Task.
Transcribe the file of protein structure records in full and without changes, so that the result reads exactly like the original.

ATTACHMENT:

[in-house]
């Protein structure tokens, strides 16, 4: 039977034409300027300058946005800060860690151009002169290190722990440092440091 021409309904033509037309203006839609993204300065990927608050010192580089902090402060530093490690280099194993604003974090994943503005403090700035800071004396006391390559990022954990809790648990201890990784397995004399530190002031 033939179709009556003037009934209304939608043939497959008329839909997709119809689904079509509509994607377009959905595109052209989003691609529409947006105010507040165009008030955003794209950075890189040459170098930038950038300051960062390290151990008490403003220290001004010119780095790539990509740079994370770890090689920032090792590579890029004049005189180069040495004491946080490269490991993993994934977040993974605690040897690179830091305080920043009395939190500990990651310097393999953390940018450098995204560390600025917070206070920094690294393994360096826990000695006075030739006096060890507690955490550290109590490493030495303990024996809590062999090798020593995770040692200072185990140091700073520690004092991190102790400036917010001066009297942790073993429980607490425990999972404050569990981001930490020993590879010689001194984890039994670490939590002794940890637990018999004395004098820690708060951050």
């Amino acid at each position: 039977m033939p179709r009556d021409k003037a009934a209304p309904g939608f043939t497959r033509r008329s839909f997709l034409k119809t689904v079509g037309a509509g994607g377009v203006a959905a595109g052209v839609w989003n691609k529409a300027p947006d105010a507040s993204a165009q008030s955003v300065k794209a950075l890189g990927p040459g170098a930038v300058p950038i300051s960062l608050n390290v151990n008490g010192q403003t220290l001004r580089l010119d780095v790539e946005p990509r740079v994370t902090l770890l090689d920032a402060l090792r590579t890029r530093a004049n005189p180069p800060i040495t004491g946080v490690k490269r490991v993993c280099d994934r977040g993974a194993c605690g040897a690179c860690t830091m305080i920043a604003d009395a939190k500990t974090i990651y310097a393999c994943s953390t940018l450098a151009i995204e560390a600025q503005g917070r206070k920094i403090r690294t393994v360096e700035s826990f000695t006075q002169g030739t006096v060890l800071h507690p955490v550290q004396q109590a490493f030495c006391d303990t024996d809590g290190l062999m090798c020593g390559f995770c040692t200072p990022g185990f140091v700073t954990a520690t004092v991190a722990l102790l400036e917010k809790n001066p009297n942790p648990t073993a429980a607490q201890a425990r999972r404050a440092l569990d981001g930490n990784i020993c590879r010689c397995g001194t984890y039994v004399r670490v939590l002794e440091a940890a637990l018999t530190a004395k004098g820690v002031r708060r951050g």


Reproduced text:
[in-house]
């Protein structure tokens, strides 16, 4: 039977034409300027300058946005800060860690151009002169290190722990440092440091 021409309904033509037309203006839609993204300065990927608050010192580089902090402060530093490690280099194993604003974090994943503005403090700035800071004396006391390559990022954990809790648990201890990784397995004399530190002031 033939179709009556003037009934209304939608043939497959008329839909997709119809689904079509509509994607377009959905595109052209989003691609529409947006105010507040165009008030955003794209950075890189040459170098930038950038300051960062390290151990008490403003220290001004010119780095790539990509740079994370770890090689920032090792590579890029004049005189180069040495004491946080490269490991993993994934977040993974605690040897690179830091305080920043009395939190500990990651310097393999953390940018450098995204560390600025917070206070920094690294393994360096826990000695006075030739006096060890507690955490550290109590490493030495303990024996809590062999090798020593995770040692200072185990140091700073520690004092991190102790400036917010001066009297942790073993429980607490425990999972404050569990981001930490020993590879010689001194984890039994670490939590002794940890637990018999004395004098820690708060951050």
């Amino acid at each position: 039977m033939p179709r009556d021409k003037a009934a209304p309904g939608f043939t497959r033509r008329s839909f997709l034409k119809t689904v079509g037309a509509g994607g377009v203006a959905a595109g052209v839609w989003n691609k529409a300027p947006d105010a507040s993204a165009q008030s955003v300065k794209a950075l890189g990927p040459g170098a930038v300058p950038i300051s960062l608050n390290v151990n008490g010192q403003t220290l001004r580089l010119d780095v790539e946005p990509r740079v994370t902090l770890l090689d920032a402060l090792r590579t890029r530093a004049n005189p180069p800060i040495t004491g946080v490690k490269r490991v993993c280099d994934r977040g993974a194993c605690g040897a690179c860690t830091m305080i920043a604003d009395a939190k500990t974090i990651y310097a393999c994943s953390t940018l450098a151009i995204e560390a600025q503005g917070r206070k920094i403090r690294t393994v360096e700035s826990f000695t006075q002169g030739t006096v060890l800071h507690p955490v550290q004396q109590a490493f030495c006391d303990t024996d809590g290190l062999m090798c020593g390559f995770c040692t200072p990022g185990f140091v700073t954990a520690t004092v991190a722990l102790l400036e917010k809790n001066p009297n942790p648990t073993a429980a607490q201890a425990r999972r404050a440092l569990d981001g930490n990784i020993c590879r010689c397995g001194t984890y039994v004399r670490v939590l002794e440091a940890a637990l018999t530190a004395k004098g820690v002031r708060r951050g």